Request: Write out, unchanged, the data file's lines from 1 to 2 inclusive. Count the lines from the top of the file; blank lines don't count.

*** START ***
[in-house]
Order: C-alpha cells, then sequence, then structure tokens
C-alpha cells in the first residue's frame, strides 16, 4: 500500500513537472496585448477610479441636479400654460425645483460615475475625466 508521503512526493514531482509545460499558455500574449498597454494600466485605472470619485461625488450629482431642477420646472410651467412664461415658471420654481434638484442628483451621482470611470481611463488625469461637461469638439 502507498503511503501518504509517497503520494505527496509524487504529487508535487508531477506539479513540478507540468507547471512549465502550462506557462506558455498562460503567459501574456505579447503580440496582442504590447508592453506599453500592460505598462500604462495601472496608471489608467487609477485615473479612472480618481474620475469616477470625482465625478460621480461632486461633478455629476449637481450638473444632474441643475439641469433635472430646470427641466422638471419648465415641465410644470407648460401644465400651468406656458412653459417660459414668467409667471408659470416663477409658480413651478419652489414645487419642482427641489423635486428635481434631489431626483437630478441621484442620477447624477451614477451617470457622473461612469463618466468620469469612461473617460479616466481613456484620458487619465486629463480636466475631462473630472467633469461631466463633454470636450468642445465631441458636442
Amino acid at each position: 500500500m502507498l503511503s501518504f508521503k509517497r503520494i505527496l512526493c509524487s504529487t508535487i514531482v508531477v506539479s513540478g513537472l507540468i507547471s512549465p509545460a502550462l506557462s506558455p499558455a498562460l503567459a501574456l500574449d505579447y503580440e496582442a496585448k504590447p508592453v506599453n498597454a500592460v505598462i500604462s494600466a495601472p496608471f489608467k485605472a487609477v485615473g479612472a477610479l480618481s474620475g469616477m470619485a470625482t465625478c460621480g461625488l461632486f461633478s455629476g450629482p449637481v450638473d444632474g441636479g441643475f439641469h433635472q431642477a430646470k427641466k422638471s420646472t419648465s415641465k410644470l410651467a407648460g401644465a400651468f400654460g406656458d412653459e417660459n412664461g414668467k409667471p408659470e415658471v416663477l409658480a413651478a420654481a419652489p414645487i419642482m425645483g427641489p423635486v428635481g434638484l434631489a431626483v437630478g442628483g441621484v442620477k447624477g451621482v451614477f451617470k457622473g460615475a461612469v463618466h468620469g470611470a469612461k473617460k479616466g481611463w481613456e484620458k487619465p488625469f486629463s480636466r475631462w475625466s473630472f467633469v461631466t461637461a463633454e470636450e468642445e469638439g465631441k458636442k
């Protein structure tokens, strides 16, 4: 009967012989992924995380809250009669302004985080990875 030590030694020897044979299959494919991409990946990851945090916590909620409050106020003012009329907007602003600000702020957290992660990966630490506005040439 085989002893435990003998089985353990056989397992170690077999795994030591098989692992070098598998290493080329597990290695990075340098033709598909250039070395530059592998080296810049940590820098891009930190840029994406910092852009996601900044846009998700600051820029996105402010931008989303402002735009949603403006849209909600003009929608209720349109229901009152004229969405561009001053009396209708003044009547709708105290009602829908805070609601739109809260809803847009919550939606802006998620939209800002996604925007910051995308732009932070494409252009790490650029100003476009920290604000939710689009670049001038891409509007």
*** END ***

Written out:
[in-house]
Order: C-alpha cells, then sequence, then structure tokens